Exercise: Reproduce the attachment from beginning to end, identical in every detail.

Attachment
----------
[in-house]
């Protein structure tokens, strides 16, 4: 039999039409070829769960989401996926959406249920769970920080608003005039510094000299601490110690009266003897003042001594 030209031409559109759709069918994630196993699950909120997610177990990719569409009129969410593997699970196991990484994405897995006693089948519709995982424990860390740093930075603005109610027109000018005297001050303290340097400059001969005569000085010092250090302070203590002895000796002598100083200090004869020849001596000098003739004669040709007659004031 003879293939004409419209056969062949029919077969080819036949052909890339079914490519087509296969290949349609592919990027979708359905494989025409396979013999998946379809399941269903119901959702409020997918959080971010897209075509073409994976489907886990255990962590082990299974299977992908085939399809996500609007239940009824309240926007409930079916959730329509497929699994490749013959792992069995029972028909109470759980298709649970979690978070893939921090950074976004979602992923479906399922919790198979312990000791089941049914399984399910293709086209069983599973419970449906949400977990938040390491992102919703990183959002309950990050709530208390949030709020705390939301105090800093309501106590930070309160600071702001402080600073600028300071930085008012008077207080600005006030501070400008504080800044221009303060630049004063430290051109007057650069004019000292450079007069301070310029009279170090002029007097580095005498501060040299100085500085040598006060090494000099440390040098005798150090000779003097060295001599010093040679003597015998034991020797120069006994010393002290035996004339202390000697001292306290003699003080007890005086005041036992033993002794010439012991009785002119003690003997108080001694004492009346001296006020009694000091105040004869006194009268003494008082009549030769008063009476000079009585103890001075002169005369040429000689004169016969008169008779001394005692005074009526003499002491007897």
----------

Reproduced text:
[in-house]
């Protein structure tokens, strides 16, 4: 039999039409070829769960989401996926959406249920769970920080608003005039510094000299601490110690009266003897003042001594 030209031409559109759709069918994630196993699950909120997610177990990719569409009129969410593997699970196991990484994405897995006693089948519709995982424990860390740093930075603005109610027109000018005297001050303290340097400059001969005569000085010092250090302070203590002895000796002598100083200090004869020849001596000098003739004669040709007659004031 003879293939004409419209056969062949029919077969080819036949052909890339079914490519087509296969290949349609592919990027979708359905494989025409396979013999998946379809399941269903119901959702409020997918959080971010897209075509073409994976489907886990255990962590082990299974299977992908085939399809996500609007239940009824309240926007409930079916959730329509497929699994490749013959792992069995029972028909109470759980298709649970979690978070893939921090950074976004979602992923479906399922919790198979312990000791089941049914399984399910293709086209069983599973419970449906949400977990938040390491992102919703990183959002309950990050709530208390949030709020705390939301105090800093309501106590930070309160600071702001402080600073600028300071930085008012008077207080600005006030501070400008504080800044221009303060630049004063430290051109007057650069004019000292450079007069301070310029009279170090002029007097580095005498501060040299100085500085040598006060090494000099440390040098005798150090000779003097060295001599010093040679003597015998034991020797120069006994010393002290035996004339202390000697001292306290003699003080007890005086005041036992033993002794010439012991009785002119003690003997108080001694004492009346001296006020009694000091105040004869006194009268003494008082009549030769008063009476000079009585103890001075002169005369040429000689004169016969008169008779001394005692005074009526003499002491007897």